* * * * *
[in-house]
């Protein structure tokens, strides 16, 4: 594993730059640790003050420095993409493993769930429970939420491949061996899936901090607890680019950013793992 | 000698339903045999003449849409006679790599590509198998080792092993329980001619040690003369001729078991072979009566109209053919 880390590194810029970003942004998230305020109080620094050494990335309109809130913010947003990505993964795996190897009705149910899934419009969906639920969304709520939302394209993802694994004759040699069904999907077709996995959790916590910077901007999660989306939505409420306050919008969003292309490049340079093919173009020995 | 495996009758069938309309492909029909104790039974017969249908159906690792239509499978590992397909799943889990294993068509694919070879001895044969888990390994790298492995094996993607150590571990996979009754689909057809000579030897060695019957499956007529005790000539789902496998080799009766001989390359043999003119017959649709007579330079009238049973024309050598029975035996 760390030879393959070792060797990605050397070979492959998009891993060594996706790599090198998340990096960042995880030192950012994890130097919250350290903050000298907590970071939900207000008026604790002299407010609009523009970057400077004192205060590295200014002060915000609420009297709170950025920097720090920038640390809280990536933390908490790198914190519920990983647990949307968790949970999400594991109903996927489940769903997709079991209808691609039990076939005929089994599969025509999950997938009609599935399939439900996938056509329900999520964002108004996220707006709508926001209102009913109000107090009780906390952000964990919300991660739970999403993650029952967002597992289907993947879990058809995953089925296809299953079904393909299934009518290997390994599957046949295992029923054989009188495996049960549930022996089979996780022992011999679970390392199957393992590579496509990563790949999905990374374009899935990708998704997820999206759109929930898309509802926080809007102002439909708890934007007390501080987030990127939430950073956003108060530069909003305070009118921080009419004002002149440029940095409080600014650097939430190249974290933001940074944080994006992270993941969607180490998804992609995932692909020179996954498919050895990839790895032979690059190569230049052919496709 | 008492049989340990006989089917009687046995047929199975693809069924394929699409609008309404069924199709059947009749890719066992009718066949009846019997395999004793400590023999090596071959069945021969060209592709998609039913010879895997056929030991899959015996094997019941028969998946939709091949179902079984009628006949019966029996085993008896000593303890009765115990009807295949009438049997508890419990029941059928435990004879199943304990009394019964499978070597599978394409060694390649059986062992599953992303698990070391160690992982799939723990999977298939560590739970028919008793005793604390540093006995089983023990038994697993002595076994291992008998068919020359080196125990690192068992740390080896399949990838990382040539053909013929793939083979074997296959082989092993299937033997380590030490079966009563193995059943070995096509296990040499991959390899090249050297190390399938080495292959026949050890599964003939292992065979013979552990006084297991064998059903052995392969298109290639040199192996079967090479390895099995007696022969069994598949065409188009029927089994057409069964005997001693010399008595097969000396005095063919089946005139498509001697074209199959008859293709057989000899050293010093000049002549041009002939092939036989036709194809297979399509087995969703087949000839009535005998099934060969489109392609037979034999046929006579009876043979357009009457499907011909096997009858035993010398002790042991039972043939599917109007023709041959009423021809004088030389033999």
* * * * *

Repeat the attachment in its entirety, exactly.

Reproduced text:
[in-house]
């Protein structure tokens, strides 16, 4: 594993730059640790003050420095993409493993769930429970939420491949061996899936901090607890680019950013793992 | 000698339903045999003449849409006679790599590509198998080792092993329980001619040690003369001729078991072979009566109209053919 880390590194810029970003942004998230305020109080620094050494990335309109809130913010947003990505993964795996190897009705149910899934419009969906639920969304709520939302394209993802694994004759040699069904999907077709996995959790916590910077901007999660989306939505409420306050919008969003292309490049340079093919173009020995 | 495996009758069938309309492909029909104790039974017969249908159906690792239509499978590992397909799943889990294993068509694919070879001895044969888990390994790298492995094996993607150590571990996979009754689909057809000579030897060695019957499956007529005790000539789902496998080799009766001989390359043999003119017959649709007579330079009238049973024309050598029975035996 760390030879393959070792060797990605050397070979492959998009891993060594996706790599090198998340990096960042995880030192950012994890130097919250350290903050000298907590970071939900207000008026604790002299407010609009523009970057400077004192205060590295200014002060915000609420009297709170950025920097720090920038640390809280990536933390908490790198914190519920990983647990949307968790949970999400594991109903996927489940769903997709079991209808691609039990076939005929089994599969025509999950997938009609599935399939439900996938056509329900999520964002108004996220707006709508926001209102009913109000107090009780906390952000964990919300991660739970999403993650029952967002597992289907993947879990058809995953089925296809299953079904393909299934009518290997390994599957046949295992029923054989009188495996049960549930022996089979996780022992011999679970390392199957393992590579496509990563790949999905990374374009899935990708998704997820999206759109929930898309509802926080809007102002439909708890934007007390501080987030990127939430950073956003108060530069909003305070009118921080009419004002002149440029940095409080600014650097939430190249974290933001940074944080994006992270993941969607180490998804992609995932692909020179996954498919050895990839790895032979690059190569230049052919496709 | 008492049989340990006989089917009687046995047929199975693809069924394929699409609008309404069924199709059947009749890719066992009718066949009846019997395999004793400590023999090596071959069945021969060209592709998609039913010879895997056929030991899959015996094997019941028969998946939709091949179902079984009628006949019966029996085993008896000593303890009765115990009807295949009438049997508890419990029941059928435990004879199943304990009394019964499978070597599978394409060694390649059986062992599953992303698990070391160690992982799939723990999977298939560590739970028919008793005793604390540093006995089983023990038994697993002595076994291992008998068919020359080196125990690192068992740390080896399949990838990382040539053909013929793939083979074997296959082989092993299937033997380590030490079966009563193995059943070995096509296990040499991959390899090249050297190390399938080495292959026949050890599964003939292992065979013979552990006084297991064998059903052995392969298109290639040199192996079967090479390895099995007696022969069994598949065409188009029927089994057409069964005997001693010399008595097969000396005095063919089946005139498509001697074209199959008859293709057989000899050293010093000049002549041009002939092939036989036709194809297979399509087995969703087949000839009535005998099934060969489109392609037979034999046929006579009876043979357009009457499907011909096997009858035993010398002790042991039972043939599917109007023709041959009423021809004088030389033999």